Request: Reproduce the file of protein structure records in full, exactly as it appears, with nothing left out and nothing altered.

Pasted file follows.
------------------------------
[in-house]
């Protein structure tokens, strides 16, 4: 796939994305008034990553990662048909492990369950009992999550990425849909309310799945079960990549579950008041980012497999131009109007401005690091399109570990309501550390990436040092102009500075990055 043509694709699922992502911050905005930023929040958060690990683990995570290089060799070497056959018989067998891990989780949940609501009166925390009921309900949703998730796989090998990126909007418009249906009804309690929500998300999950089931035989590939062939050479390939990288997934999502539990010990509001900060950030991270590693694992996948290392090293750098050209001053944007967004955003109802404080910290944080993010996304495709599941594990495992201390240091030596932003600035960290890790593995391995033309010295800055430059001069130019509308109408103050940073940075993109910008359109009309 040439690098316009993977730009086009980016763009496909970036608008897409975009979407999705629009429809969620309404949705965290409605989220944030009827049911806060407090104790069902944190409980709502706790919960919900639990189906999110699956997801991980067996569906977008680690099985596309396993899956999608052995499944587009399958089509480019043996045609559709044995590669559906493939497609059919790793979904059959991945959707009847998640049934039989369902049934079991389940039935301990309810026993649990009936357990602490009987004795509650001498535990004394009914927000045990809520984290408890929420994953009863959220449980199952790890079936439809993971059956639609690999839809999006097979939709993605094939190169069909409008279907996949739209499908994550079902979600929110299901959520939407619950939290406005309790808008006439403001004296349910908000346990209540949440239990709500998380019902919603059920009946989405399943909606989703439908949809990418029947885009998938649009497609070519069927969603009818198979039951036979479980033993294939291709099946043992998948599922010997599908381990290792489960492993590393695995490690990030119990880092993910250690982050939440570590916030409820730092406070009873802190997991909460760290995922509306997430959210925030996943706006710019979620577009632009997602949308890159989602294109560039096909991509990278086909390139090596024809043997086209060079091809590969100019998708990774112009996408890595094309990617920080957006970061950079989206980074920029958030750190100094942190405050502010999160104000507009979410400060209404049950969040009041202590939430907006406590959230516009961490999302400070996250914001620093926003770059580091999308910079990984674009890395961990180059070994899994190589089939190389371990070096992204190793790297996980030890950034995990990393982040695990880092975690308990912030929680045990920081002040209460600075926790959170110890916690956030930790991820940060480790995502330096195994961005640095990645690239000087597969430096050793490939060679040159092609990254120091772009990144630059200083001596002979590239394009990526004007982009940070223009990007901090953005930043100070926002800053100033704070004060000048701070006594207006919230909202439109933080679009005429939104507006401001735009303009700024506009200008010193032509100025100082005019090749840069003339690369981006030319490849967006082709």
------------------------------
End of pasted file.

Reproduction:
[in-house]
């Protein structure tokens, strides 16, 4: 796939994305008034990553990662048909492990369950009992999550990425849909309310799945079960990549579950008041980012497999131009109007401005690091399109570990309501550390990436040092102009500075990055 043509694709699922992502911050905005930023929040958060690990683990995570290089060799070497056959018989067998891990989780949940609501009166925390009921309900949703998730796989090998990126909007418009249906009804309690929500998300999950089931035989590939062939050479390939990288997934999502539990010990509001900060950030991270590693694992996948290392090293750098050209001053944007967004955003109802404080910290944080993010996304495709599941594990495992201390240091030596932003600035960290890790593995391995033309010295800055430059001069130019509308109408103050940073940075993109910008359109009309 040439690098316009993977730009086009980016763009496909970036608008897409975009979407999705629009429809969620309404949705965290409605989220944030009827049911806060407090104790069902944190409980709502706790919960919900639990189906999110699956997801991980067996569906977008680690099985596309396993899956999608052995499944587009399958089509480019043996045609559709044995590669559906493939497609059919790793979904059959991945959707009847998640049934039989369902049934079991389940039935301990309810026993649990009936357990602490009987004795509650001498535990004394009914927000045990809520984290408890929420994953009863959220449980199952790890079936439809993971059956639609690999839809999006097979939709993605094939190169069909409008279907996949739209499908994550079902979600929110299901959520939407619950939290406005309790808008006439403001004296349910908000346990209540949440239990709500998380019902919603059920009946989405399943909606989703439908949809990418029947885009998938649009497609070519069927969603009818198979039951036979479980033993294939291709099946043992998948599922010997599908381990290792489960492993590393695995490690990030119990880092993910250690982050939440570590916030409820730092406070009873802190997991909460760290995922509306997430959210925030996943706006710019979620577009632009997602949308890159989602294109560039096909991509990278086909390139090596024809043997086209060079091809590969100019998708990774112009996408890595094309990617920080957006970061950079989206980074920029958030750190100094942190405050502010999160104000507009979410400060209404049950969040009041202590939430907006406590959230516009961490999302400070996250914001620093926003770059580091999308910079990984674009890395961990180059070994899994190589089939190389371990070096992204190793790297996980030890950034995990990393982040695990880092975690308990912030929680045990920081002040209460600075926790959170110890916690956030930790991820940060480790995502330096195994961005640095990645690239000087597969430096050793490939060679040159092609990254120091772009990144630059200083001596002979590239394009990526004007982009940070223009990007901090953005930043100070926002800053100033704070004060000048701070006594207006919230909202439109933080679009005429939104507006401001735009303009700024506009200008010193032509100025100082005019090749840069003339690369981006030319490849967006082709």